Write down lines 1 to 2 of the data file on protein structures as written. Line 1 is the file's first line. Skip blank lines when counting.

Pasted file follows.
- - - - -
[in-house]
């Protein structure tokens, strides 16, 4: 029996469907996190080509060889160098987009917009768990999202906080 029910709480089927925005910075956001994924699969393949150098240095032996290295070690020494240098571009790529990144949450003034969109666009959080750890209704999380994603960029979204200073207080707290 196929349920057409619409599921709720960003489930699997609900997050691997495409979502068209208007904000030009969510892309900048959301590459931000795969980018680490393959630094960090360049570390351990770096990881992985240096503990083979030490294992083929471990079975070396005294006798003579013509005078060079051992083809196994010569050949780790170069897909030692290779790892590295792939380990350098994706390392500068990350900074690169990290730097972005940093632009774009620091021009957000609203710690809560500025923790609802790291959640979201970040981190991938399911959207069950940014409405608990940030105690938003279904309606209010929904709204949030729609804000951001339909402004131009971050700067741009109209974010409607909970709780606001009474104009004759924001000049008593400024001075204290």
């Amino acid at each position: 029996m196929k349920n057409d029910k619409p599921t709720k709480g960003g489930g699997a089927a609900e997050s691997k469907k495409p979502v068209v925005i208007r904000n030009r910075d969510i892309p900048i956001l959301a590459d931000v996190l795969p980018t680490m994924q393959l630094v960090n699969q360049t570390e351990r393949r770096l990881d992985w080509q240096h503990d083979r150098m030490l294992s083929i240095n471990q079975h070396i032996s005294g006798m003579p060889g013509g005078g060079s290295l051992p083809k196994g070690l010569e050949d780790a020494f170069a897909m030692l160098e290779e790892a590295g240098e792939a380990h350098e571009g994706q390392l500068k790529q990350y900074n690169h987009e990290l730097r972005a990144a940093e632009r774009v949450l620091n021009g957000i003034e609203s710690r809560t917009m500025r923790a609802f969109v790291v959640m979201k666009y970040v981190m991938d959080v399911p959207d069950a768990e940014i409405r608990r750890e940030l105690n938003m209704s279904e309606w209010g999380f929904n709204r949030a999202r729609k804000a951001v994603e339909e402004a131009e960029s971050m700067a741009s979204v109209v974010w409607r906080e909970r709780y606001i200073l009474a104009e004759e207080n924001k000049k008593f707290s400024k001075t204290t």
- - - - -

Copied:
[in-house]
């Protein structure tokens, strides 16, 4: 029996469907996190080509060889160098987009917009768990999202906080 029910709480089927925005910075956001994924699969393949150098240095032996290295070690020494240098571009790529990144949450003034969109666009959080750890209704999380994603960029979204200073207080707290 196929349920057409619409599921709720960003489930699997609900997050691997495409979502068209208007904000030009969510892309900048959301590459931000795969980018680490393959630094960090360049570390351990770096990881992985240096503990083979030490294992083929471990079975070396005294006798003579013509005078060079051992083809196994010569050949780790170069897909030692290779790892590295792939380990350098994706390392500068990350900074690169990290730097972005940093632009774009620091021009957000609203710690809560500025923790609802790291959640979201970040981190991938399911959207069950940014409405608990940030105690938003279904309606209010929904709204949030729609804000951001339909402004131009971050700067741009109209974010409607909970709780606001009474104009004759924001000049008593400024001075204290």